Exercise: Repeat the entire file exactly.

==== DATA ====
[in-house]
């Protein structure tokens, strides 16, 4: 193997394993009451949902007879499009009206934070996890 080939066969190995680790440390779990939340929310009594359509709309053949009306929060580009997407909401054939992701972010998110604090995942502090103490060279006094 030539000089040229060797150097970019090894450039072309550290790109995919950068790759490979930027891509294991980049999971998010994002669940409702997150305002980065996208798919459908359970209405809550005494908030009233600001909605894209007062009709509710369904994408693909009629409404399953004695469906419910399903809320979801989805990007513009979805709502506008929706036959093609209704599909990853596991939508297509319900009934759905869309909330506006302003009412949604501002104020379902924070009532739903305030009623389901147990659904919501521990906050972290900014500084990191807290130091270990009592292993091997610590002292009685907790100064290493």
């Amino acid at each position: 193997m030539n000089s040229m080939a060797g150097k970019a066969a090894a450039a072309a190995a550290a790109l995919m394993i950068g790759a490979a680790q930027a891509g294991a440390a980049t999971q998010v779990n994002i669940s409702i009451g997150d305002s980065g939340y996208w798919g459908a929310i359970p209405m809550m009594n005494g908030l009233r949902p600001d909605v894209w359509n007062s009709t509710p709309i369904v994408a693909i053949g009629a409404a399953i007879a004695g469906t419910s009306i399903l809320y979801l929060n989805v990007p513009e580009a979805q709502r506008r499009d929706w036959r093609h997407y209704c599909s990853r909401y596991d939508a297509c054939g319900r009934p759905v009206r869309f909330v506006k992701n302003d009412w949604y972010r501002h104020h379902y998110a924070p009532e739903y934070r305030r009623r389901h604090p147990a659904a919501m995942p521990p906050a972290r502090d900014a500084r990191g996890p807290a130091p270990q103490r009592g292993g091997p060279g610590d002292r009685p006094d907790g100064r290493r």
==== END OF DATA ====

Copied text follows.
[in-house]
């Protein structure tokens, strides 16, 4: 193997394993009451949902007879499009009206934070996890 080939066969190995680790440390779990939340929310009594359509709309053949009306929060580009997407909401054939992701972010998110604090995942502090103490060279006094 030539000089040229060797150097970019090894450039072309550290790109995919950068790759490979930027891509294991980049999971998010994002669940409702997150305002980065996208798919459908359970209405809550005494908030009233600001909605894209007062009709509710369904994408693909009629409404399953004695469906419910399903809320979801989805990007513009979805709502506008929706036959093609209704599909990853596991939508297509319900009934759905869309909330506006302003009412949604501002104020379902924070009532739903305030009623389901147990659904919501521990906050972290900014500084990191807290130091270990009592292993091997610590002292009685907790100064290493």
């Amino acid at each position: 193997m030539n000089s040229m080939a060797g150097k970019a066969a090894a450039a072309a190995a550290a790109l995919m394993i950068g790759a490979a680790q930027a891509g294991a440390a980049t999971q998010v779990n994002i669940s409702i009451g997150d305002s980065g939340y996208w798919g459908a929310i359970p209405m809550m009594n005494g908030l009233r949902p600001d909605v894209w359509n007062s009709t509710p709309i369904v994408a693909i053949g009629a409404a399953i007879a004695g469906t419910s009306i399903l809320y979801l929060n989805v990007p513009e580009a979805q709502r506008r499009d929706w036959r093609h997407y209704c599909s990853r909401y596991d939508a297509c054939g319900r009934p759905v009206r869309f909330v506006k992701n302003d009412w949604y972010r501002h104020h379902y998110a924070p009532e739903y934070r305030r009623r389901h604090p147990a659904a919501m995942p521990p906050a972290r502090d900014a500084r990191g996890p807290a130091p270990q103490r009592g292993g091997p060279g610590d002292r009685p006094d907790g100064r290493r």